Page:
Tuesday, June 12, 2012

Odyssey of an Otter

My grandfather's pet otter Ingo looking through the window
 in Guja, East Prussia before WW2
(Photo (C) Gottlieb Family)
  Yesterday two dolphins dove under our anchored boat. The smaller of the two stayed in close proximity so I put on my mask and fins, slid into the water and swam toward it. What an adorable sight!. This bubbly little creature was doing somersaults on the sandy bottom in between playing with a gnarled branch, which it shook and tossed through the aqua colored water. When it saw me it stopped and swam closer, cocking it's head to look at me with that perpetual dolphin smile. Its demeanor, so playful and lively, reminded me of a character in my novel The Last Daughter of Prussia—an otter who splashes through my heroine's childhood memories with the same dolphin friskiness and zest for life as my newfound friend did yesterday.

Ingo in all his glory
(Photo (C) Gottlieb Family)

  The otter's name in my novel is Ingo and as you can see from the photos in this post, he really did exist. Some of my earliest childhood memories are of listening to my mother and my grandparents talk about their lively pet otter. They told stories of how he shared their home in East Prussia, splashing in the bathtub, eating from their table and generally creating both havoc and happiness wherever he went. There was always laughter in their voices when they spoke of him.

Ingo in my mother's bathtub
(Photo (C) Gottlieb Family)

Ingo at the breakfast table.
Otters need to drink lots of water.
Ingo, who was no exception, took the liberty of
 drinking out of anyone' cup when he was thirsty.
(Photo (C) Gottlieb Family)

  In my mind, Ingo surfaces larger than life. Because of that I felt he belonged in my novel, so I wrote him in as a character—as the beloved pet otter of my heroine, Manya. The real Ingo was my grandfather, Walter von Sanden's prized pet and so intrigued was he by Ingo's personality that he wrote a delightful book called Ingo—The Story of my Otter in which he recounts his experiences with this playful, headstrong creature. The book was recently translated into Polish by Grazyana Czausz and re-published.
* Side note: several weeks ago the East Prussian Museum put together an exhibition in both Polish and German in Olsztyn (Allenstein) Poland about my grandfather's work. This touches me deeply because his work has returned home to the land he so deeply loved. Though East Prussia is now Poland the earth has not changed.

Ingo in bronze
 Just a little more about Ingo. My grandmother,  Edith von Sanden—artist and poet—loved him so much that she sculpted him in bronze. She used to tell me how naughty he was, how he'd sneak into the milk shed and drink the milk from the metal milk cans. She'd laugh remembering how his love for raw eggs would drive him to the chicken coop where  he'd whine beseechingly until a soft-hearted farmhand finally rolled him one.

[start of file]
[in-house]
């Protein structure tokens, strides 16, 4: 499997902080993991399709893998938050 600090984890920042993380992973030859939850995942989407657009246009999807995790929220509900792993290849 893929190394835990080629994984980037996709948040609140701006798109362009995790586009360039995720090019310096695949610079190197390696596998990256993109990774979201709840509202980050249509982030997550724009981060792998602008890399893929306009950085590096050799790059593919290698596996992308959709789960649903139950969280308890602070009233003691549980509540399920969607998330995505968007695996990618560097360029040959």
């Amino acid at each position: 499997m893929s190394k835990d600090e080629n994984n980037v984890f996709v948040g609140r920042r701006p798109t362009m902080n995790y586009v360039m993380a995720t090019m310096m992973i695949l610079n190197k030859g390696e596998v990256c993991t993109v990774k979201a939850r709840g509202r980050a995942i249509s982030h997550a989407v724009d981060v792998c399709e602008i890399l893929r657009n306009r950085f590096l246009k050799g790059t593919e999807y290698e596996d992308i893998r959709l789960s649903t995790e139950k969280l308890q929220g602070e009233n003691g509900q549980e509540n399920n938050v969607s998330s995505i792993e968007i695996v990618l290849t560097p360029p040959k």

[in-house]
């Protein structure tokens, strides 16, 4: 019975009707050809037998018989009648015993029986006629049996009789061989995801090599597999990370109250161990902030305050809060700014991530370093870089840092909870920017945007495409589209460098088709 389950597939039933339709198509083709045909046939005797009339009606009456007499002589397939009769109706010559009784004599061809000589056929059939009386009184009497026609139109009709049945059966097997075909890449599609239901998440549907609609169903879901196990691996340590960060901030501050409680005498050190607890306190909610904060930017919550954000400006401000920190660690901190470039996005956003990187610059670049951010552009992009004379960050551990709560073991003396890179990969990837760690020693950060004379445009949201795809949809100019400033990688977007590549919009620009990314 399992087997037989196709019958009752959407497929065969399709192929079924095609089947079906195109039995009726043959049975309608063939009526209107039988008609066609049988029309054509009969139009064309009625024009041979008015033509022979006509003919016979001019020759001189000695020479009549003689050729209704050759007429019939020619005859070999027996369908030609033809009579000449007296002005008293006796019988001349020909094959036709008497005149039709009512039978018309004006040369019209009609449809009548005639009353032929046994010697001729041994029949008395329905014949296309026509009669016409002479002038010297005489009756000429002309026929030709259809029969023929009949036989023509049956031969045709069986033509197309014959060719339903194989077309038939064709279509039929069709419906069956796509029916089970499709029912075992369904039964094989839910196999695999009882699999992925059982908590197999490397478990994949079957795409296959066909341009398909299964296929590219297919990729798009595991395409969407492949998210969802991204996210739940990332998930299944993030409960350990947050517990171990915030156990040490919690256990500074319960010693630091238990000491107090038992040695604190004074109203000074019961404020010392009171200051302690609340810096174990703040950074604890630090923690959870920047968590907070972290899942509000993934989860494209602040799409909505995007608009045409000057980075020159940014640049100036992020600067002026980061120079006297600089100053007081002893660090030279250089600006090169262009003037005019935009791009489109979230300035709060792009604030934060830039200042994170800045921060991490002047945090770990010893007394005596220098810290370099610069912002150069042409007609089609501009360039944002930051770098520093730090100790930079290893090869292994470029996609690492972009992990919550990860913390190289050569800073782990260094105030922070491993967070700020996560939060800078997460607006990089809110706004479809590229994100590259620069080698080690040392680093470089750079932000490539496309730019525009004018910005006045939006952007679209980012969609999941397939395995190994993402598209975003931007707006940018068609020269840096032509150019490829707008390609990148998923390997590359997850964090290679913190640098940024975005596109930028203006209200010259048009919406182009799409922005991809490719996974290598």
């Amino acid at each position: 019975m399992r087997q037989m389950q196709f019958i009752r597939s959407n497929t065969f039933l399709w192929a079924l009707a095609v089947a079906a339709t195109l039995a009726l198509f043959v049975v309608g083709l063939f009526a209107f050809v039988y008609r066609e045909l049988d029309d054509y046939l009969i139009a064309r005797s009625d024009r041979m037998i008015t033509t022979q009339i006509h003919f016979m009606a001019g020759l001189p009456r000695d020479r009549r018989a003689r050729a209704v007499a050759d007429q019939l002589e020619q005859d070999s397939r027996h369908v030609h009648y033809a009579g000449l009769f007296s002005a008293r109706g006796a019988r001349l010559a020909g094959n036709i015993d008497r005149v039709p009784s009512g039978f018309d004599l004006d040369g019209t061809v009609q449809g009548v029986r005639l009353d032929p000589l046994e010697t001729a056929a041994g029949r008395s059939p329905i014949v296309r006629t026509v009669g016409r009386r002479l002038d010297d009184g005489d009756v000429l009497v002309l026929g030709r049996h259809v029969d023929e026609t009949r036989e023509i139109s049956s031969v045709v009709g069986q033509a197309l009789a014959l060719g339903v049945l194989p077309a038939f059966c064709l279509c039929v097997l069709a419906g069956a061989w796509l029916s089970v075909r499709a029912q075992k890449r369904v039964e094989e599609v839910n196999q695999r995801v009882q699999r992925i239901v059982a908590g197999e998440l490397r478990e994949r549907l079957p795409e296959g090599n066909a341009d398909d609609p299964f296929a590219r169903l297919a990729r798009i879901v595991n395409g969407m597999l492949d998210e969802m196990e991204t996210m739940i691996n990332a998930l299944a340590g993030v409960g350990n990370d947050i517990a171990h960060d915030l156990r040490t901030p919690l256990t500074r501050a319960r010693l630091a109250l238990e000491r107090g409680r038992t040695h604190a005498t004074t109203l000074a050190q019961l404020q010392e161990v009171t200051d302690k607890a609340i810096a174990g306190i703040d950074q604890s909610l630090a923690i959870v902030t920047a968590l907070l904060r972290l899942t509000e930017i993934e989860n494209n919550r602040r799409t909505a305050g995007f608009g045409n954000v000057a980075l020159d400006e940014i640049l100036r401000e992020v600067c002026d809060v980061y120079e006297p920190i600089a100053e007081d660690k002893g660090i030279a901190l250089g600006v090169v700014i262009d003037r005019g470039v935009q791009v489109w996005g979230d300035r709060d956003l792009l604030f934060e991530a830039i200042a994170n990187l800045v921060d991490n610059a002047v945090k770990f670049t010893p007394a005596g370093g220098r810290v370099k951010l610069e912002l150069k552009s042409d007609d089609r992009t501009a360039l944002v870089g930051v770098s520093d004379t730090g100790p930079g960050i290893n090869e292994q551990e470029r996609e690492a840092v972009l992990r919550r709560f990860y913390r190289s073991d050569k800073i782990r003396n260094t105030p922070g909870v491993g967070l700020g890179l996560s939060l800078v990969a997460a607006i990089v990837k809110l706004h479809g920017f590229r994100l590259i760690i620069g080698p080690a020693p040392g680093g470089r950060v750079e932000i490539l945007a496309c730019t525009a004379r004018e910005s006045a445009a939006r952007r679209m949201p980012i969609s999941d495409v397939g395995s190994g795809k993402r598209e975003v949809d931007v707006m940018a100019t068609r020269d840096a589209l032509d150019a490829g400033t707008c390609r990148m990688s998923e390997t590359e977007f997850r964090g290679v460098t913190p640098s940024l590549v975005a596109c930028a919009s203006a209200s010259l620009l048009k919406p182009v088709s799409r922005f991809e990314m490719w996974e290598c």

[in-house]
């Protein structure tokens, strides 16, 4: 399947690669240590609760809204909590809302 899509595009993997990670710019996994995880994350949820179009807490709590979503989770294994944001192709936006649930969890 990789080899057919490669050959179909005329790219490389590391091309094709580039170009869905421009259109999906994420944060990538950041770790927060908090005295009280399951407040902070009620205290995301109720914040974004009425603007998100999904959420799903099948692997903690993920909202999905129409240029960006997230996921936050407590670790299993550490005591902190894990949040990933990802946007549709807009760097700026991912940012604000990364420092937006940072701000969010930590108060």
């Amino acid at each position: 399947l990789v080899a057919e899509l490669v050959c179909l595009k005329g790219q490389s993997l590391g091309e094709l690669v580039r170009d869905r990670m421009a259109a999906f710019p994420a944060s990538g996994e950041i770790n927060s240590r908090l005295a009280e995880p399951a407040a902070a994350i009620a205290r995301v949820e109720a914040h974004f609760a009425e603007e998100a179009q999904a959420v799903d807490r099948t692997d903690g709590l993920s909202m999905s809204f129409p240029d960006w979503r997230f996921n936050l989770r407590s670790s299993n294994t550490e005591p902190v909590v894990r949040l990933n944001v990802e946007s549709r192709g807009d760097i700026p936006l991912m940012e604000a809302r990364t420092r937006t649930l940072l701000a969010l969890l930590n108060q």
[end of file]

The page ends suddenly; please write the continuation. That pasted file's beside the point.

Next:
Grossmutti and Ingo in Guja before the war
(Photo (C) Gottlieb Family)

Ingo holding his precious egg bounty
(Photo (C) Gottlieb Family)

Here's Ingo sneaking into the milk shed
for some milk. What a prankster he must have been,
so full of life, so frisky and smart.
(Photo (C) Gottlieb Family)

  Even though I never knew him, Ingo has a special place in my heart. I'm fortunate to have a bronze sculpture of him which sits on my cottage porch, high on a hill overlooking the turquoise Sea of Abaco in the Bahamas. How far he has come! His presence reminds me that pieces of the past do survive, and though people and animals may be displaced by the cruel hand of war, the stories of the soul are never lost.

Ingo contemplating the sea from my porch in Abaco, Bahamas
(Photo (C) Christine Matthäi)

  Gazing at the sleek contours of Ingo's body I cannot help but think of his odyssey from East Prussia to this New World. He represents the journey my mother made across the ocean, the trek my grandparents undertook over the ice in that final, bitter winter of WW2 when everything except life was lost. In some ways Ingo is also a symbol of my heritage, of the strength, and endurance it took to survive. And sometimes, when the setting sun warms his smooth head and a sparkle touches his eyes, I sense his playful spirit. Then, in my imagination, I plunge into the deep lakes and moving rivers of his forgotten world.

'Til next time,

—Marina Gottlieb Sarles

(c) All content and photos are the private property of the Gottlieb family, unless otherwise stated or linked,  and may not be used without permission.
(c) Privatbesitz Gottlieb Familie

1 comment:

  1. Oh my ... this is such a wonderful post, and I am totally besotted by the impish Ingo now too! Thank you for sharing this, and I am so happy to know that some of The Bahamas' playful and frisky water sprites -- the dolphins -- are dancing with you. Such a beautiful memory and piece of writing!